By Robert William Rogers
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Extra info for A History of Babylonia and Assyria, 2 volumes
The relief of the body and three limbs was high and bold, and the slab was covered in all parts not occupied by the image with inscriptions in the cuneiform character. These magnificent specimens of Assyrian art were in perfect preservation; the most minute lines in the details of the wings and in the ornaments had been retained with their original freshness. Not a character was wanting in the inscriptions. "I used to contemplate for hours these mysterious emblems, and muse over their intent and history.
His first discouraging experience resulted from a careful survey of the town of Mosul itself. He had been led to believe that as the towns about the ruins of Babylon had been built of brick dug from the remains of the ancient city, so he would find in Mosul huts erected of bricks taken from the ancient city. His plan, therefore, was to go over Mosul and seek for signs of ancient-looking bricks, and especially for any that were inscribed with cuneiform characters. He would then ascertain from what mound these had come.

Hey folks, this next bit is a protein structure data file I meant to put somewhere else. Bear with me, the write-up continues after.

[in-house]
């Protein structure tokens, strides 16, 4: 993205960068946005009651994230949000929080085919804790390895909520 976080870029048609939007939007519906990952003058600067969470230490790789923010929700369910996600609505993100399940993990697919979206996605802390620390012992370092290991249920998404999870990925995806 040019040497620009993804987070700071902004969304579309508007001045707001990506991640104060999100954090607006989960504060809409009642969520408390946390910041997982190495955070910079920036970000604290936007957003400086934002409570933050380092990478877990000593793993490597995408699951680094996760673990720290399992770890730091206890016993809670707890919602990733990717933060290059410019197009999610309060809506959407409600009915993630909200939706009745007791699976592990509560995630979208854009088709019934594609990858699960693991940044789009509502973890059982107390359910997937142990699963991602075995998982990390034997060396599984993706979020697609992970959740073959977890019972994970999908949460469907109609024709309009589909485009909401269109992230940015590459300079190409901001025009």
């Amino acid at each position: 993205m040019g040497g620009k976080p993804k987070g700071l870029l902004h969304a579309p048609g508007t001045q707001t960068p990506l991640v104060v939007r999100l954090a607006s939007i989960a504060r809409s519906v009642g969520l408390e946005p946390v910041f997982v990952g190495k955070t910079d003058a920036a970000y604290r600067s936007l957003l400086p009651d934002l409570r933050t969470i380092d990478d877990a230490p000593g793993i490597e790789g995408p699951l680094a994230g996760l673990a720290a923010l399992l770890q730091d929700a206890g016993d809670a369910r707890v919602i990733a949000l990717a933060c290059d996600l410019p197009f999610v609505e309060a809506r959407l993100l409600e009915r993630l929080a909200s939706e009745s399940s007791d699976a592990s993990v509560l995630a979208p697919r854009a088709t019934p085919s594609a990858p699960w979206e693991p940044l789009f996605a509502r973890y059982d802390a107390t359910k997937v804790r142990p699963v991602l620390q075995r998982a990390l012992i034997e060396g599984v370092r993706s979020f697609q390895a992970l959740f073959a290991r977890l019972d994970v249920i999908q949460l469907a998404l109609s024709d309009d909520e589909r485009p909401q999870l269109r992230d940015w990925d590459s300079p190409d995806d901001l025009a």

What more noble forms could have ushered the people into the temple of their gods? What more sublime images could have been borrowed from nature by men who sought, unaided by the light of revealed religion, to embody their conception of the wisdom, power, and ubiquity of a Supreme Being? They could find no better type of intellect and knowledge than the head of the man; of strength, than the body of the lion; of rapidity of motion, than the wings of the bird. These winged human-headed lions were not idle creations, the offspring of mere fancy; their meaning was written upon them.
A History of Babylonia and Assyria, 2 volumes by Robert William Rogers